Tuesday, March 28, 2006

C. A .T. says cat - or does it?

  Posted by Picasa The reading wars continue endlessly; ‘whole language’ versus phonics. The trouble is that the proponents of phonics seem to see the world in black and white!

Like everything in this interconnected world nothing is ever so clear.

A couple of day ago the debate was rerun on National Radio motivated, I would think, by a biased point of view of the interviewer.

The interviewer set the scenario. Phonics has just been mandated in all primary schools in the UK. California has thrown out ‘whole language’ (inspired by NZ educators in the 80s) and has also introduced phonics approach. And our 20% reading ‘achievement tail’ was produced as evidence that primary schools are failing to teach students to read and, of course, the simplistic notion that our scary prison population has resulted from reading failure. Not that our long ‘achievement tail’ is not a serious one.

The protagonists were Tom Nicholson, a rabid phonics fan who has just written a book on the subject, a pro phonics professor from Californians, and in the other corner our current Minister of Education.

It wasn’t such an uneven debate as might have seemed expected. A determined effort by the interviewer to force the Minister into mandating phonics in our schools didn't come off. Tom Nicholson stated no one had been taught to use phonics for three decades, that teachers were not allowed to, and that the ‘mixed’ NZ approach was not doing the trick as evidenced by the ‘achievement tail’ and the illiterate prison population.

The American professor admitted that whole language had been found wanting in California but that after phonics had been introduced the scores hadn’t changed. This he put down to immigration, cultural differences and poverty. Seemed like a clue to our ‘achievement tail’?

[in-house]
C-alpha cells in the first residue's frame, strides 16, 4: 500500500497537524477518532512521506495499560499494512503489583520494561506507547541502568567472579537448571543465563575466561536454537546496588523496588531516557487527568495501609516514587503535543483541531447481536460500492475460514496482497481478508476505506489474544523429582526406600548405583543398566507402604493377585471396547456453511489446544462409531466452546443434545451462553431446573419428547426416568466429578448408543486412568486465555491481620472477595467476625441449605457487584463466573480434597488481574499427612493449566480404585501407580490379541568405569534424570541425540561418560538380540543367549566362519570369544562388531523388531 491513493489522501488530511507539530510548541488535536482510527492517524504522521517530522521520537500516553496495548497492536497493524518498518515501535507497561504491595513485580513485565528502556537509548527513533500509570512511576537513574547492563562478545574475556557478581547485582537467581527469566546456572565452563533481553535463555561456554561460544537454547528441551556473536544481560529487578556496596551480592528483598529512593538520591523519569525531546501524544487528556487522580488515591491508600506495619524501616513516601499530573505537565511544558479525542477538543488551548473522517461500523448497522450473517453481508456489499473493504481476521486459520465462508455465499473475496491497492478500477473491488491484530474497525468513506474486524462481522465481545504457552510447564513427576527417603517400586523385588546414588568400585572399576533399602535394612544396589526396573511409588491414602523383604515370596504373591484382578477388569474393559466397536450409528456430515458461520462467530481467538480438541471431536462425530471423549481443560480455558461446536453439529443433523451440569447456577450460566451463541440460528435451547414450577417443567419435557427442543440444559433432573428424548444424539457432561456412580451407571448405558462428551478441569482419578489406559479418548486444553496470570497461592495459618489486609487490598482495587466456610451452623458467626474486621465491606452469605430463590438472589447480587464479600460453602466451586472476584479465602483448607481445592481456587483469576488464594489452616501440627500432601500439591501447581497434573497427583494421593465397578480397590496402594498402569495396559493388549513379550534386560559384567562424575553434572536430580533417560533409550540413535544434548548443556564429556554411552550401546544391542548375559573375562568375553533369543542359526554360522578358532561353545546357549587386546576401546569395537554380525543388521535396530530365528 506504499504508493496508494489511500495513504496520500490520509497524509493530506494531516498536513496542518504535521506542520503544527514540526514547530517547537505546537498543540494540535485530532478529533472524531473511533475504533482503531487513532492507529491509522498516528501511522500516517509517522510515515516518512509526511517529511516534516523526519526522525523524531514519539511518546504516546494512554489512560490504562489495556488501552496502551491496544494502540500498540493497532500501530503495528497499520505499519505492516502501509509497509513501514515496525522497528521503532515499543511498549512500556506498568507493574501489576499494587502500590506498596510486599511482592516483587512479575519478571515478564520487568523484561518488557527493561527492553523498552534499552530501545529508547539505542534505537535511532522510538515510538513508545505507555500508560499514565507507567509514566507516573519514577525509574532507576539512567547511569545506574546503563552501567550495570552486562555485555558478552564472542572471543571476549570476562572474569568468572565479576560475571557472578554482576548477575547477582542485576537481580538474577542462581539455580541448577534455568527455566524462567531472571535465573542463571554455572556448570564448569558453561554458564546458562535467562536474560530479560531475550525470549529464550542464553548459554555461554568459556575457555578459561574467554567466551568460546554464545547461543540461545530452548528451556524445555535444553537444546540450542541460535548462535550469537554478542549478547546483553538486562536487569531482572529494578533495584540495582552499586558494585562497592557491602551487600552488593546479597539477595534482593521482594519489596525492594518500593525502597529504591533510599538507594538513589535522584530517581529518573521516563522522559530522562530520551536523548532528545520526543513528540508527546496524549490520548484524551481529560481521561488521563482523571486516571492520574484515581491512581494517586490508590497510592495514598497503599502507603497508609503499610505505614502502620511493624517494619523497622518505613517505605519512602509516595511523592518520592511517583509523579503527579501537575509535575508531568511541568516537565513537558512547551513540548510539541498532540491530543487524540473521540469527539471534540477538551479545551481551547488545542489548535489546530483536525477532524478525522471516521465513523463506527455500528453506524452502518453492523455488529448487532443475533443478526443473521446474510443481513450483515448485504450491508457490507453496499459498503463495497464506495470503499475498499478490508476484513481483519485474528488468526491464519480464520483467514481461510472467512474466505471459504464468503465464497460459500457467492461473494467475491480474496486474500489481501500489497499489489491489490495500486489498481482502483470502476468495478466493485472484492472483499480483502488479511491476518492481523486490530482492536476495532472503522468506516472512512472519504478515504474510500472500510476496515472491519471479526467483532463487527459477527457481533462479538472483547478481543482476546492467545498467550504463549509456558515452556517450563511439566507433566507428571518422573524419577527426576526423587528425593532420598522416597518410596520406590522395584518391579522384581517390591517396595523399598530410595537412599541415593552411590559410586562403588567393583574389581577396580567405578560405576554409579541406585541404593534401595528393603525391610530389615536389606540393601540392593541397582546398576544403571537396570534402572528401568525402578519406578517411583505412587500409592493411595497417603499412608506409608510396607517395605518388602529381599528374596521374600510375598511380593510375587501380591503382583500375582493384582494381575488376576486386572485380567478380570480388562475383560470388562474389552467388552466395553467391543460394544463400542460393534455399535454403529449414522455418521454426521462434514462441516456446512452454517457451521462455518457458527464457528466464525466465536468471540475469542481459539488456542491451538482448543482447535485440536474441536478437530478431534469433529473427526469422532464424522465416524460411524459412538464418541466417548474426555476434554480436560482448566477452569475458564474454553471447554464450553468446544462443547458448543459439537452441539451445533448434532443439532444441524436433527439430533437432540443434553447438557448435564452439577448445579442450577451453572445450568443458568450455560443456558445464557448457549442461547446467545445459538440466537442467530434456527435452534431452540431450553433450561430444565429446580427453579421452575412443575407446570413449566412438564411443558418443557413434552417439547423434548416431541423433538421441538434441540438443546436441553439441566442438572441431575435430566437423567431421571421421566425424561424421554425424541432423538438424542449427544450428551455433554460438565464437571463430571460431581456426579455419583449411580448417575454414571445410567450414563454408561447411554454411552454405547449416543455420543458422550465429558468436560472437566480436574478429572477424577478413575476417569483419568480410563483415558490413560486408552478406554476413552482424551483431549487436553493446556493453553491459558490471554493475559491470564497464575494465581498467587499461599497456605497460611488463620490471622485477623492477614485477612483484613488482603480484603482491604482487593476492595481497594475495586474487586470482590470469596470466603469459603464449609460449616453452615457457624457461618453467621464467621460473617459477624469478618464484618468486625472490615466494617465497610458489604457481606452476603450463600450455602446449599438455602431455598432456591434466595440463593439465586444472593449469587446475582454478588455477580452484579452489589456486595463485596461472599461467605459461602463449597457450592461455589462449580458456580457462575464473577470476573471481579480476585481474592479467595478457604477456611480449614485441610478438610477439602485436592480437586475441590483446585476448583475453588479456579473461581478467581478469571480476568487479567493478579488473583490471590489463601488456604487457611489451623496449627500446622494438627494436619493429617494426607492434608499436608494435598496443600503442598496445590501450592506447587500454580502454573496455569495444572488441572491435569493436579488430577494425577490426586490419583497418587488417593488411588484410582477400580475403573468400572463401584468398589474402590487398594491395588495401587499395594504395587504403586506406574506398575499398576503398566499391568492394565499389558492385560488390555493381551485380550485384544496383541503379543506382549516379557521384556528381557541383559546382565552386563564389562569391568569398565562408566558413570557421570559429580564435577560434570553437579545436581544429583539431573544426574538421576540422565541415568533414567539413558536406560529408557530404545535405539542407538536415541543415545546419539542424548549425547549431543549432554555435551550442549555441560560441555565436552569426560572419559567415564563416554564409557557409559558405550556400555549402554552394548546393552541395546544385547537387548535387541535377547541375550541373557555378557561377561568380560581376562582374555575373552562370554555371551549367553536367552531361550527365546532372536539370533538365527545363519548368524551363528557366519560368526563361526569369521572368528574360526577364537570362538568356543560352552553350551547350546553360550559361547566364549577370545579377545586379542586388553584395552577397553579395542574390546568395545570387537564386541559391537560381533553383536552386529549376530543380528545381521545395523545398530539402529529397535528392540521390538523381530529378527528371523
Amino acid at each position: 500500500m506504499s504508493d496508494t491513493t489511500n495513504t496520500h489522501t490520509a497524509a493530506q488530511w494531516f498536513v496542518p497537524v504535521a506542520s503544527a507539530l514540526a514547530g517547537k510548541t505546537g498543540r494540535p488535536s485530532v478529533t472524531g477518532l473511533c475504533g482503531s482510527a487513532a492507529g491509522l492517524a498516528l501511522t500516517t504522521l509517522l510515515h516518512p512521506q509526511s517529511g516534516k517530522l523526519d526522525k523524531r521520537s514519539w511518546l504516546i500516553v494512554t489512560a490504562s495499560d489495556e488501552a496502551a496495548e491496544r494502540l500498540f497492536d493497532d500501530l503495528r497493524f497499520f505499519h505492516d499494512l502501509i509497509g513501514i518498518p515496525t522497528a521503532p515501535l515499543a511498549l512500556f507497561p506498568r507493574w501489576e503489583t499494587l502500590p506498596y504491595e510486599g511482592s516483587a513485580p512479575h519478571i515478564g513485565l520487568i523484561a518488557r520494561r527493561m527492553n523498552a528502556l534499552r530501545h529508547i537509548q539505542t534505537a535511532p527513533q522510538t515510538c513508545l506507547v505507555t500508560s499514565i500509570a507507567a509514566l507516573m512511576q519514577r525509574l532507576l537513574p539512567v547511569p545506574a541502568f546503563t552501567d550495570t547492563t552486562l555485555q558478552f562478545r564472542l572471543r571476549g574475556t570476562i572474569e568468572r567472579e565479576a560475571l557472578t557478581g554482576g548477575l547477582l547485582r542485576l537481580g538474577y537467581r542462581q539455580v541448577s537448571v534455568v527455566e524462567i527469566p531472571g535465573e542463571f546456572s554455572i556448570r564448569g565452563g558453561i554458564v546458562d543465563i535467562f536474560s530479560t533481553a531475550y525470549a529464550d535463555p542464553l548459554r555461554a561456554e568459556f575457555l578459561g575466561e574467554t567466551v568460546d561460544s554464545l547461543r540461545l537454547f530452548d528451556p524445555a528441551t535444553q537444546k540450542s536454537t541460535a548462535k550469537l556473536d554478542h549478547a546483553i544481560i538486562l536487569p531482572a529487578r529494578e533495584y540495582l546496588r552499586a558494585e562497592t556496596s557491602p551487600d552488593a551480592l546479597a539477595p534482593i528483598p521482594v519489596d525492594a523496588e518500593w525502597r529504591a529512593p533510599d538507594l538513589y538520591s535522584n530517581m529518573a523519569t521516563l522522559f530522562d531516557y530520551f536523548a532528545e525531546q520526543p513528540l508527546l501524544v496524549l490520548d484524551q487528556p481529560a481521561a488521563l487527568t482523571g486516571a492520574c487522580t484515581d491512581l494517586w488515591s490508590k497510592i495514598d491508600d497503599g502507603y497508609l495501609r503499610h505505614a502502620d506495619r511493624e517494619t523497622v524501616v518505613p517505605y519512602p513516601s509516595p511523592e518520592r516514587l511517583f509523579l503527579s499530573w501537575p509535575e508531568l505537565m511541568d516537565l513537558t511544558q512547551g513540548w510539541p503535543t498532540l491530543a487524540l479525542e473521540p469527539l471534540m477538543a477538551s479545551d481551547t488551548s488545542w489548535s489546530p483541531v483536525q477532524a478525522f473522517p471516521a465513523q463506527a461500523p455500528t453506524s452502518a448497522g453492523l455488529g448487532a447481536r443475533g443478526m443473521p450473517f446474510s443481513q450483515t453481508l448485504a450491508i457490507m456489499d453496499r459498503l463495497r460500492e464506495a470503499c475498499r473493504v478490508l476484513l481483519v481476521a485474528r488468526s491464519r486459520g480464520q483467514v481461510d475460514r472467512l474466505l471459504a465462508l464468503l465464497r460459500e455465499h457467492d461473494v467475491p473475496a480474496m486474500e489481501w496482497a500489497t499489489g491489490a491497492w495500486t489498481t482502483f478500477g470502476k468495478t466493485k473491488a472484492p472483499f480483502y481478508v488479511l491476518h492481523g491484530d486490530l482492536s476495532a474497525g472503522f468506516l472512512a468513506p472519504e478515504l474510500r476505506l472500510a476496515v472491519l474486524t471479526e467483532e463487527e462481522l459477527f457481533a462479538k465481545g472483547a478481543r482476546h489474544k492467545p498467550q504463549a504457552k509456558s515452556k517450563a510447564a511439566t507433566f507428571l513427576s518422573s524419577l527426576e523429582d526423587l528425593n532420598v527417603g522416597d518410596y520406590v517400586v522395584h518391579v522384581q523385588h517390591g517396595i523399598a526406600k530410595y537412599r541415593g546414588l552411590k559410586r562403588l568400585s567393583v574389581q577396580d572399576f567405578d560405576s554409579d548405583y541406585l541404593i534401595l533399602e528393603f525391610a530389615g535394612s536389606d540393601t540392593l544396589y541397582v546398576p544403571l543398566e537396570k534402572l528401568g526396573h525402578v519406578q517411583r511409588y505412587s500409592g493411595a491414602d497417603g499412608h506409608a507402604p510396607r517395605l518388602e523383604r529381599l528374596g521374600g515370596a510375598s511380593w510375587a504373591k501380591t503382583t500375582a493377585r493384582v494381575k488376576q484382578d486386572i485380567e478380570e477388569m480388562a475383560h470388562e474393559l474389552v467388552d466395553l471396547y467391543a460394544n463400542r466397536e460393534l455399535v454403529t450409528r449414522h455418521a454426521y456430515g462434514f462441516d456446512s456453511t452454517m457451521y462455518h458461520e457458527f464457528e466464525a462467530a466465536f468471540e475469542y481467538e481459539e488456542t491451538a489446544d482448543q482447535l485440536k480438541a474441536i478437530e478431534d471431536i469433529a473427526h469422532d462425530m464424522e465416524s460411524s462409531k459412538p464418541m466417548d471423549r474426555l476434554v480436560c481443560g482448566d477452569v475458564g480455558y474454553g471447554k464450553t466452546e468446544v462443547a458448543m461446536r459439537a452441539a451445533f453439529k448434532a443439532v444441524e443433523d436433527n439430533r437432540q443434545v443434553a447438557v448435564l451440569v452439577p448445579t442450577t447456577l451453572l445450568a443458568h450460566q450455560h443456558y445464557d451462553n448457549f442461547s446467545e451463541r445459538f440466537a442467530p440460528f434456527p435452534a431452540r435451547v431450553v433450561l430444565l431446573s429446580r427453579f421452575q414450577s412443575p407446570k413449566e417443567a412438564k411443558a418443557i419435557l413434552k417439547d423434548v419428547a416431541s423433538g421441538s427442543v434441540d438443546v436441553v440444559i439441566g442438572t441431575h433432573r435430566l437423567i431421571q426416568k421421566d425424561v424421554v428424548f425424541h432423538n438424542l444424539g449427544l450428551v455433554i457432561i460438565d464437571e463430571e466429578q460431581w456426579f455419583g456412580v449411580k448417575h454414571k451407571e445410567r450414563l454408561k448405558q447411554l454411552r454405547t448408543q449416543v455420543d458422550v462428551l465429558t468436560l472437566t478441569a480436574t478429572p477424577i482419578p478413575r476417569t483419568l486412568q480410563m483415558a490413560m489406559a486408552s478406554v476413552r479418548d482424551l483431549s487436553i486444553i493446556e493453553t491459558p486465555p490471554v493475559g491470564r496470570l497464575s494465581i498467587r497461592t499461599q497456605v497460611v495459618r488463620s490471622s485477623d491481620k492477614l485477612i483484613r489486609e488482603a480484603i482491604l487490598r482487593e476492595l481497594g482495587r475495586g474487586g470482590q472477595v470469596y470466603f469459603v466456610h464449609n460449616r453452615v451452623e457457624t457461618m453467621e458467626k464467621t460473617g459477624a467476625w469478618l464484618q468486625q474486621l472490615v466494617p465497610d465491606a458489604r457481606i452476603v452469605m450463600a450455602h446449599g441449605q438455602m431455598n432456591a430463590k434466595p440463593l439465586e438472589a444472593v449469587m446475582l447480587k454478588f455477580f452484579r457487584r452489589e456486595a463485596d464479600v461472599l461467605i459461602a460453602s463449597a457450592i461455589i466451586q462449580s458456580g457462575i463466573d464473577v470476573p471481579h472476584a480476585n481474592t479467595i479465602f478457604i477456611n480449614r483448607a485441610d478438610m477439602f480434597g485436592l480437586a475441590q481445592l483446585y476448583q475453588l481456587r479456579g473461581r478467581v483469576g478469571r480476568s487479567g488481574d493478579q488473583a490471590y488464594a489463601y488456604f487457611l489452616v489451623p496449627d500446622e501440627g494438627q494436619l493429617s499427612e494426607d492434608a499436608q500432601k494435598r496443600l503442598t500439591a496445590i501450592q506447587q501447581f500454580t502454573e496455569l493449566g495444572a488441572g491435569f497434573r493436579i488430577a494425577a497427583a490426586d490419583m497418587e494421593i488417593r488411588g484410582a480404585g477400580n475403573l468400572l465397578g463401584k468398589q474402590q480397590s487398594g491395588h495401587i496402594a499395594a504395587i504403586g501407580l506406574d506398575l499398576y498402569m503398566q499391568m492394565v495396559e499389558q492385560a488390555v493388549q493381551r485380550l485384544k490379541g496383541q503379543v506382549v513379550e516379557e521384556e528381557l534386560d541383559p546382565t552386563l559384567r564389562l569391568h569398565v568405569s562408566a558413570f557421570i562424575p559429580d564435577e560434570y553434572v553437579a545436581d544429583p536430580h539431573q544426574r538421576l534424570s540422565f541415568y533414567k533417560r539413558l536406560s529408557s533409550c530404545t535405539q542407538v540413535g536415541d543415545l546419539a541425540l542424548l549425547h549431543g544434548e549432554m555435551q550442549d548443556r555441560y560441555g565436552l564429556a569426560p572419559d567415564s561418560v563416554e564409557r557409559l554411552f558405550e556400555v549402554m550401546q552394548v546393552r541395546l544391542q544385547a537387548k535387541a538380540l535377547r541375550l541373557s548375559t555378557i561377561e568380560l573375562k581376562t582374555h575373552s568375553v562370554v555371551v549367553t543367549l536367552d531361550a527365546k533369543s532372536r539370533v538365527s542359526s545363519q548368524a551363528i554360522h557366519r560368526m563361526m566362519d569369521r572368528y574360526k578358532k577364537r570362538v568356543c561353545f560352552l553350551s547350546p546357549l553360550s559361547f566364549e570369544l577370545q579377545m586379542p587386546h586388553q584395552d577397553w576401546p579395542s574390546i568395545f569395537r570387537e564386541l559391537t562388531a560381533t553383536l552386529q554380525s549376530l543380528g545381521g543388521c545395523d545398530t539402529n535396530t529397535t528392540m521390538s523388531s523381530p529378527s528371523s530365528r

The Minister, fresh from seeing for himself the results of intensive literary training in a group of trial school which had shown remarkable success, was up to the occasion. He stated his belief in the NZ ‘balanced’ literacy approach, one which included phonics, while admitting teachers need a better understanding of literacy teaching including phonics.

While Nicholson (and the interviewer) wanted the Minister to follow the UK way and mandate phonics the American supported the Minister’s idea of providing phonics in realistic contexts as part of a balanced programme. He warned against simplistic solutions.

It was great to hear our Minister talking about the need for: a ‘personalized’ approach, the need for ‘rich’ language experiences, tailoring instruction through diagnostic teaching to the needs of the learner, as preferable to a ‘one size fits all’ mandated approach. He shared the ideas of ‘evidence based teaching’, he had just seen, where students and teachers could both articulate what they could do and what they need to learn or teach; and he shared impressive statistics to show how much these learners had progressed.

It is obvious that phonics is no ‘silver bullet’ but useful tool in decoding reading for students at risk. And worldwide there is research to indicate it would be mistake to mandate phonics as the number one way to teach reading.

The new draft NZ Curriculum includes grapho-phonics as an element of reading within the context of a language rich programme that challenges students to want to learn.

This is as it should be. We just have to do it better.

Monday, March 27, 2006

The earlier the better!

  Posted by Picasa Now and then common sense hits the newspapers about education.

Everyone has all sorts of cures for the number of casualties in our society particularly when it comes to schooling. Solutions for some seem as 'basic' as making phonics compulsory in all schools. If only it were so simple. Too many of our problems are already predetermined by our increasingly dysfunctional society before children get to school.

With this in mind it was great to read in an article in our local paper that we have a real cure already - one that has been largely overlooked or at best paid lip service to; the strategic significance of early intervention. It is common sense that the earlier you intervene in anything the better. And as the article said, ‘the magic time is well before they get to school. Wait till the kid’s turn eight and you’ve missed the bus.’